• 2008-09 - 22,769
  • 2009-10 - 23,275
  • 2010-11 Mid 4th plan - 24,292 Top of page

Figure 15: Number of direct care staff (FTE) employed in state and territory mental health service delivery per 100,000, 1992-93 to 2010-11

Refer to the following text for a text equivalent of Figure 15: Number of direct care staff  (FTE) employed in state and territory mental health service delivery per 100,000, 1992-93 to 2010-11

Text version of figure 15

FTE per 100,000:
  • 1992-93 Baseline year - 80
  • 1993-94 - 78
  • 1994-95 - 79
  • 1995-96 - 79
  • 1996-97 - 82
  • 1997-98 End 1st plan - 81
  • 1998-99 - 84
  • 1999-2000 - 85
  • 2000-01 - 86
  • 2001-02 - 90
  • 2002-03 End 2nd plan - 91
  • 2003-04 - 93
  • 2004-05 - 95
  • 2005-06 - 99
  • 2006-07 - 102
  • 2007-08 End 3rd plan - 103
  • 2008-09 - 105
  • 2009-10 - 105
  • 2010-11 Mid 4th plan - 108 Top of page

Table 3: Change in the health professional workforce (FTE) in state and territory mental health services, 1994-95 to 2010-11a

Table 3 has been split into 4 parts in this online version. It is a single table in the PDF version.

Medical

1994-95 (mid 1st plan)1997-98 (end 1st plan)2002-03 (end 2nd plan)2007-08 (end 3rd plan)2010-11 (mid 4th plan)
Consultant psychiatrists
560
657
753
1,094
1,355
Psychiatry registrars and trainees
568
659
882
1,102
1,259
Other medical officers
273
303
284
329
271
Total medical
1,401
1,619
1,920
2,525
2,885

Nursing

1994-95 (mid 1st plan)1997-98 (end 1st plan)2002-03 (end 2nd plan)2007-08 (end 3rd plan)2010-11 (mid 4th plan)
Registered nurses
8,318
8,504
9,649
11,405
12,592
Enrolled nurses
1,262
1,323
1,663
2,166
2,196
Total nursing
9,580
9,827
11,312
13,571
14,788

Allied health

1994-95 (mid 1st plan)1997-98 (end 1st plan)2002-03 (end 2nd plan)2007-08 (end 3rd plan)2010-11 (mid 4th plan)
Psychologists
696
1,024
1,417
1,741
1,810
Social workers
759
975
1,233
1,563
1,867
Occupational therapists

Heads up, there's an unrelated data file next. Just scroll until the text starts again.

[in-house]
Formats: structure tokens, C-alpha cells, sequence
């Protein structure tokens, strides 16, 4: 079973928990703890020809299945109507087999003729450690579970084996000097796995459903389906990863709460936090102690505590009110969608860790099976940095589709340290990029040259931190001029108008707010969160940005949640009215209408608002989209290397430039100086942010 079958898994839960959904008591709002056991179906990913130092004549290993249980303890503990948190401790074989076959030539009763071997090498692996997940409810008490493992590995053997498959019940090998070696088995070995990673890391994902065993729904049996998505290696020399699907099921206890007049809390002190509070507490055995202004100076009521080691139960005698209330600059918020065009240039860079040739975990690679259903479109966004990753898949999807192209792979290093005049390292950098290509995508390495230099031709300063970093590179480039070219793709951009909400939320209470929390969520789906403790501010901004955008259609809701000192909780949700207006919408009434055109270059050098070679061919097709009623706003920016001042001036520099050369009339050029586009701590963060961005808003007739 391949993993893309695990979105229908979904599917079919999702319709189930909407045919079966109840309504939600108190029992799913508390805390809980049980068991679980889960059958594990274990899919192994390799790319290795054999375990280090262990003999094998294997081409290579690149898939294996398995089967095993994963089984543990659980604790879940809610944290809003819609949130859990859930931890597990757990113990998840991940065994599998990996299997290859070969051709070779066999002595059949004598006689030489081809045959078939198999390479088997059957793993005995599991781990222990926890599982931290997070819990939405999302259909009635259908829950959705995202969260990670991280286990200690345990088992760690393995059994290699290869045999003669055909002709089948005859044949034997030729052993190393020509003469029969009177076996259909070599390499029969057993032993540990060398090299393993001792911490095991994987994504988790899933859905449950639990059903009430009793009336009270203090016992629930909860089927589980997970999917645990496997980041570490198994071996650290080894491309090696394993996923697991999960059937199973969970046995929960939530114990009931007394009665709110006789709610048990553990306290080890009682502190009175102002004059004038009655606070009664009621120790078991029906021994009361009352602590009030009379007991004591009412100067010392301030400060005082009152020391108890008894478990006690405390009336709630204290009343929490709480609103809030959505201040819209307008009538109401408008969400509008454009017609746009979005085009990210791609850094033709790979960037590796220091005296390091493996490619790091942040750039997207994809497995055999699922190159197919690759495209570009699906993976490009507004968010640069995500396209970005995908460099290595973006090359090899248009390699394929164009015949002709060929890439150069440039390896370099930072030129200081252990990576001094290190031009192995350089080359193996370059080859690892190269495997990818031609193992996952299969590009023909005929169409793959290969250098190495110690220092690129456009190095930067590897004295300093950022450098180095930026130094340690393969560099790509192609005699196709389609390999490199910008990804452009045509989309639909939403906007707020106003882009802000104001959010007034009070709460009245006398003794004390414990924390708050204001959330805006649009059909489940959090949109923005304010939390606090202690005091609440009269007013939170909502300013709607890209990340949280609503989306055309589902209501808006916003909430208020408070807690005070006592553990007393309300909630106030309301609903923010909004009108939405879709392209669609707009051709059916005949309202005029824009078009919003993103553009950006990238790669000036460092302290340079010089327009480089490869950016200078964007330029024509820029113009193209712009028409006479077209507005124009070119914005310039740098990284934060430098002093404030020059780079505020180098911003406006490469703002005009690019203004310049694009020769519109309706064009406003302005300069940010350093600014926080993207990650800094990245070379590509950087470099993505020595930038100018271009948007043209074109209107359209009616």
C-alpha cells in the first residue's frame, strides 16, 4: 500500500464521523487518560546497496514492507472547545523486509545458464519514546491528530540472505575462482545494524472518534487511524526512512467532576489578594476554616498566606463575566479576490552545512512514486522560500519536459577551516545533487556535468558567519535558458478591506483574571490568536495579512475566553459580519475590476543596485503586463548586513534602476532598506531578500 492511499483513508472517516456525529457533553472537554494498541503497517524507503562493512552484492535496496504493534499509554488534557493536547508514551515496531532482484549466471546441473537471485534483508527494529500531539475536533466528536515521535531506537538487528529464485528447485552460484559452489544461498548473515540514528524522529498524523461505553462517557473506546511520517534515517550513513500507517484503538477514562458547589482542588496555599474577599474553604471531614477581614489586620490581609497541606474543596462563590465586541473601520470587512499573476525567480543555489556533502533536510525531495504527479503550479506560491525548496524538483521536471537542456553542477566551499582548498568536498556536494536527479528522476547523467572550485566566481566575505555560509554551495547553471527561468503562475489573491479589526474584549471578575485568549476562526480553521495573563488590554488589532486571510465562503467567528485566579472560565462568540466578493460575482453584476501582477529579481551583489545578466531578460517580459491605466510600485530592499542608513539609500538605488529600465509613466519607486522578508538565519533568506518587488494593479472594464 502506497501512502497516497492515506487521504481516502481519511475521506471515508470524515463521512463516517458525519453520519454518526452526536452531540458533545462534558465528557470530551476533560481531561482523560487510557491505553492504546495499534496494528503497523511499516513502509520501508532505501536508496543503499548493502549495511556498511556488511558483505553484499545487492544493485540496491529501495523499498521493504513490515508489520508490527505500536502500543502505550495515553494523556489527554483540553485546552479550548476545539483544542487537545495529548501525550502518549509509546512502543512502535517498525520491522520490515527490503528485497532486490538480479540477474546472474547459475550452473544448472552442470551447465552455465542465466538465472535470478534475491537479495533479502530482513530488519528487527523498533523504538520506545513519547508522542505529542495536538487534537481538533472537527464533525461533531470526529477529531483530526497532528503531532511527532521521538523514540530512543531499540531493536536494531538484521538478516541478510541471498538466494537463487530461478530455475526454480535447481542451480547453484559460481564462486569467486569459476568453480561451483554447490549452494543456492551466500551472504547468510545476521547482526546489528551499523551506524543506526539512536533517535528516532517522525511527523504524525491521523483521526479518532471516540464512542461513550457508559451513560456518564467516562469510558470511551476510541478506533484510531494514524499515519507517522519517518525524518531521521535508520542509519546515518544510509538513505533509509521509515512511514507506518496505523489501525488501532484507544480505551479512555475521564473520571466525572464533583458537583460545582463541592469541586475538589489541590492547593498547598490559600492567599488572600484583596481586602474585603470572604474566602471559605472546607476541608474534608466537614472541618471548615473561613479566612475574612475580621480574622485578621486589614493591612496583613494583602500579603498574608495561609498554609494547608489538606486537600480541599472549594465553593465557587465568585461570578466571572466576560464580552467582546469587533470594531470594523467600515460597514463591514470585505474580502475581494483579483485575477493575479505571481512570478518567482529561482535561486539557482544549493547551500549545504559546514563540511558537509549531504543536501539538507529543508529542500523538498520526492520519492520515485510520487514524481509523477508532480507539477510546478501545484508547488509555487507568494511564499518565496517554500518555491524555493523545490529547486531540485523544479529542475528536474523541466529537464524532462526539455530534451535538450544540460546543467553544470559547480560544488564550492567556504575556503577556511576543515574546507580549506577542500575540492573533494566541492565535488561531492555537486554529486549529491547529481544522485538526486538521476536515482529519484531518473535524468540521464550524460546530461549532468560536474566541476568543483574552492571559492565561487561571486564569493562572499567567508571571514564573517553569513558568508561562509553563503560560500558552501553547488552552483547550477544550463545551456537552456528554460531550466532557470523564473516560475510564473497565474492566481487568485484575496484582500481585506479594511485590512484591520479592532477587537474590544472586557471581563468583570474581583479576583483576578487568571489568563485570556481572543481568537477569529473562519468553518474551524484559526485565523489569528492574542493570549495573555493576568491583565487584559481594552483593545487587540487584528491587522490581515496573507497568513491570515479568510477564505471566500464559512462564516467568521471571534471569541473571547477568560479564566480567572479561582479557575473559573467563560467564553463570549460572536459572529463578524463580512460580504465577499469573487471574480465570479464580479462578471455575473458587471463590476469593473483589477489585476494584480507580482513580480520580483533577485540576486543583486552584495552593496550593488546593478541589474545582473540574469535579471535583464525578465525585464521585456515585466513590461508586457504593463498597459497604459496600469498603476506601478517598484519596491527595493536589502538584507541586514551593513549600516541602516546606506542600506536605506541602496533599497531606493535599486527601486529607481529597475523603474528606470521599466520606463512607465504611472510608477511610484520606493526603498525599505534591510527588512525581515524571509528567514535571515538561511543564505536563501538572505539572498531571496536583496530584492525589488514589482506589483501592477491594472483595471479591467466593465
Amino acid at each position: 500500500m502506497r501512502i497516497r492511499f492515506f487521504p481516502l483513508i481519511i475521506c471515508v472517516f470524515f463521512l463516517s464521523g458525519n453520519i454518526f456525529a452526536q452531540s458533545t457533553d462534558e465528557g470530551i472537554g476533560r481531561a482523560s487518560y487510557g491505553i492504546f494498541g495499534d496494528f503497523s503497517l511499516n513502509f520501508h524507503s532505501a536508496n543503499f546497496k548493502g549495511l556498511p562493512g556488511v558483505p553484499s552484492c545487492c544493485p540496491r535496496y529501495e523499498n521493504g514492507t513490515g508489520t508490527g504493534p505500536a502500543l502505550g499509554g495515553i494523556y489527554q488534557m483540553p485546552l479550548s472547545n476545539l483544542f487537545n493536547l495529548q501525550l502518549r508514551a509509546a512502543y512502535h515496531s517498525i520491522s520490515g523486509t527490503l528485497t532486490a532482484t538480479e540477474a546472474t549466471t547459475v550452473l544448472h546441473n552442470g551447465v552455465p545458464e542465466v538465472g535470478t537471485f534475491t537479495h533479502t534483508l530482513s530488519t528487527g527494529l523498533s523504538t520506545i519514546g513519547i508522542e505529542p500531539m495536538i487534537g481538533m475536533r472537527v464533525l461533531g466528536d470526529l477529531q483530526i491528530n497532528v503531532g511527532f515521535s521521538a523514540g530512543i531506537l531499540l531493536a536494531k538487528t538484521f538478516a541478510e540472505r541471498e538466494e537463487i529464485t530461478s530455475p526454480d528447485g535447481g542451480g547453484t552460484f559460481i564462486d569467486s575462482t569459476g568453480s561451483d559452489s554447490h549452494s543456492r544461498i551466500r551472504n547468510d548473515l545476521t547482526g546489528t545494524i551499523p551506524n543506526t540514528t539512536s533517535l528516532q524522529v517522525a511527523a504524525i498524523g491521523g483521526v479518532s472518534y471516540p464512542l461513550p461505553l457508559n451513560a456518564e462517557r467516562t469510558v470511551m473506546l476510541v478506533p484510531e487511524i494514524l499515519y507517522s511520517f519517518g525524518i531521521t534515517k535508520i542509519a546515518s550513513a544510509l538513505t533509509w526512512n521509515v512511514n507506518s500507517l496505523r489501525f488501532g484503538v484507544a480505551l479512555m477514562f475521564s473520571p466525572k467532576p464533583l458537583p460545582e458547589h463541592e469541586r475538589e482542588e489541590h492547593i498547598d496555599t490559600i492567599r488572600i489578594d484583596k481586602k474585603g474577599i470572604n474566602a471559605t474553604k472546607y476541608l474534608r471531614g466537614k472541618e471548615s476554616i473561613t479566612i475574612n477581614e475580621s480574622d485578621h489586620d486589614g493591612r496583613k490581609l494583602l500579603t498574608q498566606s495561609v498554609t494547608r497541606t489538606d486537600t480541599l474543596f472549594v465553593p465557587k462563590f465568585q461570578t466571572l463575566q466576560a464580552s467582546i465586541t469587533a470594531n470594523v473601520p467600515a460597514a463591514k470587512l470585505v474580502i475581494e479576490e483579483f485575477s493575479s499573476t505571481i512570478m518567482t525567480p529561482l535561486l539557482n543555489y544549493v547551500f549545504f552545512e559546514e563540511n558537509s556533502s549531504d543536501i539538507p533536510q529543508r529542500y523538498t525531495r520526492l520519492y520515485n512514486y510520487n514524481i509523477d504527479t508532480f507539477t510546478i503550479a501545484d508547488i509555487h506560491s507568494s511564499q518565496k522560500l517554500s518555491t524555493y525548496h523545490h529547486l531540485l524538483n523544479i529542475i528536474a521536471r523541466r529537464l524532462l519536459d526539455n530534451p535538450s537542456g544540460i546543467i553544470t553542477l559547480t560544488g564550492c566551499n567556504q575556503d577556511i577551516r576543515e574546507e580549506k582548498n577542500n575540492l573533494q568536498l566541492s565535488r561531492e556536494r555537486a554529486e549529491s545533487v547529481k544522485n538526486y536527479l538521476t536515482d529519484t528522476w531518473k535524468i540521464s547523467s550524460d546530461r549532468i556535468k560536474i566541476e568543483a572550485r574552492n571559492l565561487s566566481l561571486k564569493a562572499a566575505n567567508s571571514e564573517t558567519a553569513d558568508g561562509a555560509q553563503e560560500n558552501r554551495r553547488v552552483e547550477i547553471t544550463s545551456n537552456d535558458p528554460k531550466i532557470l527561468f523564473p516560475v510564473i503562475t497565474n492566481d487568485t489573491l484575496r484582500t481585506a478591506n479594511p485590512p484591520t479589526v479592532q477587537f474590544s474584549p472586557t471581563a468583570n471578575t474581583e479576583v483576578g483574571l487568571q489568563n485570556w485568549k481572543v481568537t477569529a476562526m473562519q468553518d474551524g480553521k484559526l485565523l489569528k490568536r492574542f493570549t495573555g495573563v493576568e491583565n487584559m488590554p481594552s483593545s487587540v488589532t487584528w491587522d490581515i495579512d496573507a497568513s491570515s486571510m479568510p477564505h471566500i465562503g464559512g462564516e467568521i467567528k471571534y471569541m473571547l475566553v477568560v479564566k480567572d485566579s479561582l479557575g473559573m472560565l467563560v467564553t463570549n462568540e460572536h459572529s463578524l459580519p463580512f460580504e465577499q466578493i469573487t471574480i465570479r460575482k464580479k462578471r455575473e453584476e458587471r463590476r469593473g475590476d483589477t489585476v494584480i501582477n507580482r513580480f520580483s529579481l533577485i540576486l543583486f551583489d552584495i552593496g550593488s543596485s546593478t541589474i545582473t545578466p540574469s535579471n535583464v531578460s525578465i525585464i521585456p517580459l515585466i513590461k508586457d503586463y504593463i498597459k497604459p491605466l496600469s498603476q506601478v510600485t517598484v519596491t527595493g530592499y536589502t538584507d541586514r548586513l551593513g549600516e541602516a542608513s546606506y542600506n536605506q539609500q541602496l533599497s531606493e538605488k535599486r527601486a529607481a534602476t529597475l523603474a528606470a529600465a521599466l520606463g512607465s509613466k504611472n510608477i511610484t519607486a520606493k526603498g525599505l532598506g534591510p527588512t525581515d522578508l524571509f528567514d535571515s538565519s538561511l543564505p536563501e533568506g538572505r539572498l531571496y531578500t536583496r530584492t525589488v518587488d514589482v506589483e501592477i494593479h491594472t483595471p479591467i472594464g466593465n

525
548
697
859
1,038
Other allied health professionals
546
624
779
864
845
Total allied health
2,527
3,171
4,125
5,027
5,560

Total

  • 1994-95 (mid 1st plan) - 13,508
  • 1997-98 (end 1st plan) - 14,617
  • 2002-03 (end 2nd plan) - 17,357
  • 2007-08 (end 3rd plan) - 21,122
  • 2010-22 (mid 4th plan) - 23,232

a Totals differ slightly from those in figure 14 because they do not include other personal care staff and do include a small number of staff employed at the organisational level.

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Figure 16: Growth in service expenditure compared with growth in direct care staff (FTE), 1992-93 to 2010-11

Refer to the following table for a text equivalent of Figure 16: Growth in service expenditure compared with growth in direct care staff (FTE), 1992-93 to 2010-11

Text version of figure 16

Direct care staff (%)Expenditure (%)
1992-93 Baseline year
0
0
1993-94
-2
-1
1994-95
0
4
1995-96
2
9
1996-97
7
15
1997-98
8
18
1998-99
12
22
1999-2000
15
27
2000-01
18
33
2001-02
25
40
2002-03
27
48
2003-04
32
54
2004-05
37
63
2005-06
45
71
2006-07
51
81
2007-08
56
91
2008-09
62
101
2009-10
65
109
2010-11
72
119

B 'Direct care staff' include those within the health professional categories of 'medical', 'nursing', 'allied health' and 'other personal care'.